ChatGPT Can Now ‘Remember’ Users—Including Their Voice, Preferences

Published 4 months ago
By Forbes | Ty Roush
In this photo illustration, the ChatGPT (OpenAI) logo is
In this photo illustration, the ChatGPT (OpenAI) logo is displayed on a smartphone screen. (Photo Illustration by Rafael Henrique/SOPA Images/LightRocket via Getty Images)


OpenAI is testing a new feature that gives ChatGPT a memory to store information from a user’s previous chats—including their voice, tone and personal preferences—in order to create a more intensely customized experience for future requests.


Users will be able to choose whether they want ChatGPT to store a conversation, allowing the chatbot to remember specific details about the user over time to create more personalized responses, OpenAI said in a blog post.

The user will be able to control what information ChatGPT can store about them, the company said, though the chatbot’s “memories” will “evolve with your interactions,” allowing it to determine over time what information should be stored based on a user’s preferences.


If a user asks ChatGPT to create a birthday card for a child the user previously said likes jellyfish, OpenAI used as an example, ChatGPT may create a card featuring a jellyfish wearing a party hat.

The feature will be applied to other GPTs, including ChatGPT Team and Enterprises, allowing the chatbot to “remember your tone, voice and format preferences” while responding to certain tasks, while Books GPT will recommend books based on a user’s preferences, like favorite genres or top books.

Organizations will be able to upload data to ChatGPT, which will then create charts based on that data along with “three takeaways each,” while programming firms will also be able to store information about their programming language and frameworks to remember those preferences for future tasks, OpenAI said.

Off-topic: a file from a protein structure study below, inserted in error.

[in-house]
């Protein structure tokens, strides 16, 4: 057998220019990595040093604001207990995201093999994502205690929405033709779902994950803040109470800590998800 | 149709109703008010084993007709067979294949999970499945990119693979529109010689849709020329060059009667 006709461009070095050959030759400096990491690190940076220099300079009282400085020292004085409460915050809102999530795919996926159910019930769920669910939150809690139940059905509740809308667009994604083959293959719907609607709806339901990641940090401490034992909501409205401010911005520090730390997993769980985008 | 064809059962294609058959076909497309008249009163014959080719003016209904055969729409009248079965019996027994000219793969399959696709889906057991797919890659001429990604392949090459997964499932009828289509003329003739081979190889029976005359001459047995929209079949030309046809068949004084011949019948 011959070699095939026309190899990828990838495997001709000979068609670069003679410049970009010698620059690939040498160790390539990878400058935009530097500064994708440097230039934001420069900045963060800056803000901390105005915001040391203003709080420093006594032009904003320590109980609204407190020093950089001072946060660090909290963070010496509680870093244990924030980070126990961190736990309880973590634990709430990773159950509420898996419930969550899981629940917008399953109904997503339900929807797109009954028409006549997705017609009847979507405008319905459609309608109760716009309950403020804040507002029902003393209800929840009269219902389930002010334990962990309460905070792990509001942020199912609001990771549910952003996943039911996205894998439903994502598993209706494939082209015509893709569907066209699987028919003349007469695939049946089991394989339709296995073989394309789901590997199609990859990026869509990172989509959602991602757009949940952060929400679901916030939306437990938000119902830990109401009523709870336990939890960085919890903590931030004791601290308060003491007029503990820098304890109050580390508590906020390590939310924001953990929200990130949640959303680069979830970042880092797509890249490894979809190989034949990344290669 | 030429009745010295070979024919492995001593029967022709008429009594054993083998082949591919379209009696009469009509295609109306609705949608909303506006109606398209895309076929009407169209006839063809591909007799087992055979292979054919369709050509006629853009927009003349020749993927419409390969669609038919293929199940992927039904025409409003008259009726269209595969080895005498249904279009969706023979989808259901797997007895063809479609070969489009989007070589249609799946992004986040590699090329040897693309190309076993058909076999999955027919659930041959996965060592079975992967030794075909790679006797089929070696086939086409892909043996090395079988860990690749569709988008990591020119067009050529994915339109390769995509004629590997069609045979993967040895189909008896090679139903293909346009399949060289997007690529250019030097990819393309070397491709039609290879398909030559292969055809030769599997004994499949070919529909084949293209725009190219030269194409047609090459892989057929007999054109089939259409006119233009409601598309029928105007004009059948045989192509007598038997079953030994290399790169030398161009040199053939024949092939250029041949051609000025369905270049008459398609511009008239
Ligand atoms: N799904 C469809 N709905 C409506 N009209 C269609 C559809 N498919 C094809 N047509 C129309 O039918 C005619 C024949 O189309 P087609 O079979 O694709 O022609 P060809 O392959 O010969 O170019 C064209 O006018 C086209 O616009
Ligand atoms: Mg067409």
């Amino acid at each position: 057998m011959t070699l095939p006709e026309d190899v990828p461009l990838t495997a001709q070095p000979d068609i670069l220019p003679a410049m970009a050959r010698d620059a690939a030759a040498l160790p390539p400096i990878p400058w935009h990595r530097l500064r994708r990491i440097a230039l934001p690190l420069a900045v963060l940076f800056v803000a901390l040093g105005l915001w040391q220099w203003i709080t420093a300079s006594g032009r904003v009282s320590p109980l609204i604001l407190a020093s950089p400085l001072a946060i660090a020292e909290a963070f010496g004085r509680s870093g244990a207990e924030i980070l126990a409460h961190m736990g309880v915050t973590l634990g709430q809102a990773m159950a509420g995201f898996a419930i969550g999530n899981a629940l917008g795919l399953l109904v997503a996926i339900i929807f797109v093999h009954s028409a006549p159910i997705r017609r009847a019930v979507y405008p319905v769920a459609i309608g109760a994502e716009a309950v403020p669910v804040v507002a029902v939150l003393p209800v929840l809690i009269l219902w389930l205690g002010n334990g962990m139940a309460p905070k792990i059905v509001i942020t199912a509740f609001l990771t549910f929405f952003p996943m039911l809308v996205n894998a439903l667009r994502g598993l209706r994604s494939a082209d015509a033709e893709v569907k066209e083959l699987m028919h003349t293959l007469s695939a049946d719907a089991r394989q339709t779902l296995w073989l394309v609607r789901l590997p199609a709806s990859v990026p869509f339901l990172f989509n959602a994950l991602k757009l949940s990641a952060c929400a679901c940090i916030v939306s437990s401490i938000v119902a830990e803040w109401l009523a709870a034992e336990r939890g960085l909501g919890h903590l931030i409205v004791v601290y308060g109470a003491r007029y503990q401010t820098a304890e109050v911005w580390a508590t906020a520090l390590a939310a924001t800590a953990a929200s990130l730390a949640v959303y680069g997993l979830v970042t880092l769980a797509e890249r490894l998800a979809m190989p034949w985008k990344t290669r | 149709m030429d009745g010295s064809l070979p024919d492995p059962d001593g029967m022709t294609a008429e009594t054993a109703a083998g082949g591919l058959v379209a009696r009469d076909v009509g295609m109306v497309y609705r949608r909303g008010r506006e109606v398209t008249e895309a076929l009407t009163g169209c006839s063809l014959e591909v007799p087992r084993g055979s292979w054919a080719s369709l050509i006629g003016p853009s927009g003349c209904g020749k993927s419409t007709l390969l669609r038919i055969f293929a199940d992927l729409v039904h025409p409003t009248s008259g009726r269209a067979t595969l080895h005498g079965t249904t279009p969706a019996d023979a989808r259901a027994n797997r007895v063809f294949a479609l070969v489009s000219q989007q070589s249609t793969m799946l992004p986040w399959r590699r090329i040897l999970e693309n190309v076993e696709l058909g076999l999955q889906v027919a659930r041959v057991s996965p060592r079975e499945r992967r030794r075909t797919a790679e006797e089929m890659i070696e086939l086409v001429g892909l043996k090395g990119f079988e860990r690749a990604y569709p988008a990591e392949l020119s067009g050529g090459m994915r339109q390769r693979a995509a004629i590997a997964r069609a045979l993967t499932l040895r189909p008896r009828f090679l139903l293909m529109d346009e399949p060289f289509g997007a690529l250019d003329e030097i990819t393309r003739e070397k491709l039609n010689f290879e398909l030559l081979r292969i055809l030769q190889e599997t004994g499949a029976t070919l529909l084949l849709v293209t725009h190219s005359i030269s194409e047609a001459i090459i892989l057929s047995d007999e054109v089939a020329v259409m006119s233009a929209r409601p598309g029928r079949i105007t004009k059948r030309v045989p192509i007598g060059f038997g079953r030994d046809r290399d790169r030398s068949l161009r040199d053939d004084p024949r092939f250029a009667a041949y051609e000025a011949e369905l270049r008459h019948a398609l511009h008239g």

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Joanne Jang, OpenAI’s product lead, told Bloomberg that while the new memory feature can store information about the user, it was also designed to not save sensitive personal information like passwords, passport numbers or details about the user’s health.


The feature will be available for some free and paid ChatGPT users this week before it becomes more widely accessible, OpenAI said.


Memory for ChatGPT is the latest feature announced by OpenAI following the chatbot’s success over the last year. Last month, the company launched GPT Store, an online marketplace where users can share custom chatbots with others, after a two-month delay amid CEO Sam Altman’s ouster and subsequent return to the company. ChatGPT Team was also launched last month, a smaller version of ChatGPT Enterprise, which was released in August as an alternative for organizations to use the chatbot with “enterprise-grade security.”



Altman, who spoke over video during the Dubai-based World Governments Summit, reiterated his concerns about the possible dangers of artificial intelligence. Altman noted he was “not that interested in the killer robots walking on the street direction of things going wrong,” rather he was “much more interested” about the “very subtle societal misalignments” that could make the technology dangerous.


OpenAI Launches GPT Store: Where Creators Can Share—And Possibly Make Money From—Their Chatbots (Forbes)